I’ve already been in four or five meetings this week that went way too long (and longer than scheduled) as a result of one, simple problem; at least one person involved in each meeting was incapable of answering a question without retelling the history of everything that led up to that point and, sometimes, forecasting the future of everything to happen from that point on. Virtually every time this happened, someone else in the meeting either lost patience (often me) and cut the speaker off or abruptly asked them what, in fact, was the answer to their original question. To no avail. The behavior persisted. I suppose it’s a style thing. One that drives me up a wall.
Hey, if you’re giving a presentation and you’re working within the allotted time, go for it. Talk about how your kid did at her piano recital that week or the status of the fungus growing on your toenails. People in your audience may not like it but, sometimes, weaving a tale creates the groundwork for the best presentations. And, if you’re within the scheduled time, the audience is likely to give you some latitude – especially if you’re entertaining. If, however, an interactive discussion is taking place, say your piece – precisely – and relinquish the floor. Filibusters are not allowed in business conversations. They waste everyone’s time and I can promise you, will eventually get you killed.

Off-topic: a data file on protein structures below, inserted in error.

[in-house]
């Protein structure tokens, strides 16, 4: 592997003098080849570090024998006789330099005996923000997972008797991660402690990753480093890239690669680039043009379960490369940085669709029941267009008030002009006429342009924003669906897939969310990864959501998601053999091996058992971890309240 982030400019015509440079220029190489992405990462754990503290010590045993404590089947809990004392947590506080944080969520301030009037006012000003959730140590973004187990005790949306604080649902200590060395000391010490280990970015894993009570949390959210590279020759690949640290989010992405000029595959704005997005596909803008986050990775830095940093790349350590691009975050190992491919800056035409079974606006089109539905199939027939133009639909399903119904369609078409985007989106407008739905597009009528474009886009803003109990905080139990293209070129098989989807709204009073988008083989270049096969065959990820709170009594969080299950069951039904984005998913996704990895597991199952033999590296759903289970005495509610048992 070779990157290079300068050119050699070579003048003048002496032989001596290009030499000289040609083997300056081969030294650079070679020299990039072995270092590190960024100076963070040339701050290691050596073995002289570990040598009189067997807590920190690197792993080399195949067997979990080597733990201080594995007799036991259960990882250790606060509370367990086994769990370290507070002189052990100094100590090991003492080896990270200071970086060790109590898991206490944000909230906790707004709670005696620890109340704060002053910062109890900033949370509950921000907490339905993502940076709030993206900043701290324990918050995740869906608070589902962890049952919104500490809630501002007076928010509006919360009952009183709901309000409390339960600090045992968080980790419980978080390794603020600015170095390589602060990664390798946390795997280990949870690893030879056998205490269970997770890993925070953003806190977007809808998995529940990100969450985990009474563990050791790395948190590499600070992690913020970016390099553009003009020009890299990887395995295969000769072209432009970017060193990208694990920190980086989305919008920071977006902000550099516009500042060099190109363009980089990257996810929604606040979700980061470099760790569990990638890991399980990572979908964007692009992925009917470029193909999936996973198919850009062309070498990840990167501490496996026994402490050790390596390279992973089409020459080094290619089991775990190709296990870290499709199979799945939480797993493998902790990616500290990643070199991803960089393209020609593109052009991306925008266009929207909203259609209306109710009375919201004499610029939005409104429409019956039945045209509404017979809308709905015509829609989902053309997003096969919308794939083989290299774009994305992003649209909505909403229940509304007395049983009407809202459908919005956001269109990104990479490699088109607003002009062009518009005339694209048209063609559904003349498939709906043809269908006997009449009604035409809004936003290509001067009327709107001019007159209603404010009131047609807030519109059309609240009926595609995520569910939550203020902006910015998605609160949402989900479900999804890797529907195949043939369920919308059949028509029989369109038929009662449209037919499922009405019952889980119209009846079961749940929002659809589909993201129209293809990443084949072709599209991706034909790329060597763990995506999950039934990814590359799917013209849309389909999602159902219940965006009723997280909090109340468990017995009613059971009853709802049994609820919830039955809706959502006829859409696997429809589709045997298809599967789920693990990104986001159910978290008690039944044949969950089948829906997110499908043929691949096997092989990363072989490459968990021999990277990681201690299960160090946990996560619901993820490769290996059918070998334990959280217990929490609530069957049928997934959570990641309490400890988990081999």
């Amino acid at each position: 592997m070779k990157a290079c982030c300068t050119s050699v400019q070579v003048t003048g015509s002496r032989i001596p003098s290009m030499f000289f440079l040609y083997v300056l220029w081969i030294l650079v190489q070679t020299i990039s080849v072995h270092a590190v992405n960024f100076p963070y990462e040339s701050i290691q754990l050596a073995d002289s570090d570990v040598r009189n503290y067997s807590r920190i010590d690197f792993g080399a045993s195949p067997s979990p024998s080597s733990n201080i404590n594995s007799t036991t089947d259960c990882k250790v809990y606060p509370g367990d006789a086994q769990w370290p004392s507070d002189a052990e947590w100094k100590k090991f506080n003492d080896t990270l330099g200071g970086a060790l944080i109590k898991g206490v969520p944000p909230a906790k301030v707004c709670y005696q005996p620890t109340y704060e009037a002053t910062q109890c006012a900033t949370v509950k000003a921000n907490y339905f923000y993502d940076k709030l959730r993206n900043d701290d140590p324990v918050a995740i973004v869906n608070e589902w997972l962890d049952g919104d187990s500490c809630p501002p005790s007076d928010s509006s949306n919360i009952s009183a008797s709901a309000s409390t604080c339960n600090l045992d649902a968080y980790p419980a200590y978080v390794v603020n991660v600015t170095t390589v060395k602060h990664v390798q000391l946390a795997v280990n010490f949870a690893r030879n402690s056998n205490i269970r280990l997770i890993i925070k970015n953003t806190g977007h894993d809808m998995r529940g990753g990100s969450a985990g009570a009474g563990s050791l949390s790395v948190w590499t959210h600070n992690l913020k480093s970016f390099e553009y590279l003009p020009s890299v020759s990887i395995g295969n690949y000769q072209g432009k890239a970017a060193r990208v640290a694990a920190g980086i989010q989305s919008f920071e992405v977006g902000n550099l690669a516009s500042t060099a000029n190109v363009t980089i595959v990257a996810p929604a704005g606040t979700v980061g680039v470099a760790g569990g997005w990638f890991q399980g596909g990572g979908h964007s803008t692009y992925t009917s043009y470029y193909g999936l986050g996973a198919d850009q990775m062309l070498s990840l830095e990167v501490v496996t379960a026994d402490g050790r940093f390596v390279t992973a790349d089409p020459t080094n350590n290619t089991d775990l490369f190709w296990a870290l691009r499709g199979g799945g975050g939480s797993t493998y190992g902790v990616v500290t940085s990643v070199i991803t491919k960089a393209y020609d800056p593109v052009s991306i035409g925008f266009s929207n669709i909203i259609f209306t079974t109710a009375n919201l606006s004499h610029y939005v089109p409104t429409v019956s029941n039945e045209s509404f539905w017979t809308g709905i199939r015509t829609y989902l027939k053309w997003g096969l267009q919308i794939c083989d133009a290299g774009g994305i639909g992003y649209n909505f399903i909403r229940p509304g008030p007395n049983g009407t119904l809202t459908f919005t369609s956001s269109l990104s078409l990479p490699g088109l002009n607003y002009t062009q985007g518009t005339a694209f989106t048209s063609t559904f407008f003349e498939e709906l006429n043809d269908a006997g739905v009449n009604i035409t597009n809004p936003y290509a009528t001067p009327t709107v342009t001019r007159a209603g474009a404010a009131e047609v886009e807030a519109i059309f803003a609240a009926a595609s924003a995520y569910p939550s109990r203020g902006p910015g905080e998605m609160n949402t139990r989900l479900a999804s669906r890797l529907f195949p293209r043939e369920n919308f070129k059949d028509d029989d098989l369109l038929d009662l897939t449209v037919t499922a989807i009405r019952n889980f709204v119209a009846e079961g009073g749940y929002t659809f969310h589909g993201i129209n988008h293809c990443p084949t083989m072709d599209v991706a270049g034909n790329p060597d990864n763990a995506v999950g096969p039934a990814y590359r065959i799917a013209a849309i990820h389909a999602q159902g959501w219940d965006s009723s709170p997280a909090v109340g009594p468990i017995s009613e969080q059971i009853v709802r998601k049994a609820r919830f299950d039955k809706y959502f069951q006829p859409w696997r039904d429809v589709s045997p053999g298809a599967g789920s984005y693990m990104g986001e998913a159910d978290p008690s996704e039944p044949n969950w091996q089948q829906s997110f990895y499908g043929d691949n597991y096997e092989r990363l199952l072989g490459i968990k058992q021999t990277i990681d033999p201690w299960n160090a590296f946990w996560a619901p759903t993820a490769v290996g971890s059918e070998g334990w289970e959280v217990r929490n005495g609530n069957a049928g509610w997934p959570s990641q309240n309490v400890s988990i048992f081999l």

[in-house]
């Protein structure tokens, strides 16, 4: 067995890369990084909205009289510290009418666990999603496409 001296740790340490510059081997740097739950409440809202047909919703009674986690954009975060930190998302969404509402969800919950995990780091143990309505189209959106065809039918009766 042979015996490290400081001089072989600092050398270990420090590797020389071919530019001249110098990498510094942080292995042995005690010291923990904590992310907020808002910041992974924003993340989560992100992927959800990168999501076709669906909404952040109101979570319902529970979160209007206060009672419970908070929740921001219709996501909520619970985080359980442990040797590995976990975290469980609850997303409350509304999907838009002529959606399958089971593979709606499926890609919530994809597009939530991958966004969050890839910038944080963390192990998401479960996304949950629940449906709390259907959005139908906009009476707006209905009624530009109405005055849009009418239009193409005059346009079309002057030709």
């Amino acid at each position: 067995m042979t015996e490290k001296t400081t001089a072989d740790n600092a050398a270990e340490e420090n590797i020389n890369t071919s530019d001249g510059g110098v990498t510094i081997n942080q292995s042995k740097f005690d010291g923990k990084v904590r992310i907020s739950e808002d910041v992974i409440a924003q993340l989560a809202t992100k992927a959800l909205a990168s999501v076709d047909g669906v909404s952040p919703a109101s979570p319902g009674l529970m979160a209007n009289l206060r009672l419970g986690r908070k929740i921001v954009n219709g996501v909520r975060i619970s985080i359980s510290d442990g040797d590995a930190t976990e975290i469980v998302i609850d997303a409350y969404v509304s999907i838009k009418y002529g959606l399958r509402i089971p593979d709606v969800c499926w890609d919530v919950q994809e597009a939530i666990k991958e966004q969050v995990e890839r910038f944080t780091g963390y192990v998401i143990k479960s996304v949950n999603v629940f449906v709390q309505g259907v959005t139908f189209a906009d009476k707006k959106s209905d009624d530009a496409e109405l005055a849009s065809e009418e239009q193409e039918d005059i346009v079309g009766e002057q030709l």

It certainly doesn’t have to get to just “yes” and “no” (although sometimes, those are perfect answers), but you have to get to the point quickly. Otherwise, the people around the table will stop caring what your answer is and will focus more on how annoying you are than the point you’re trying to make.
Brevity is highly underrated.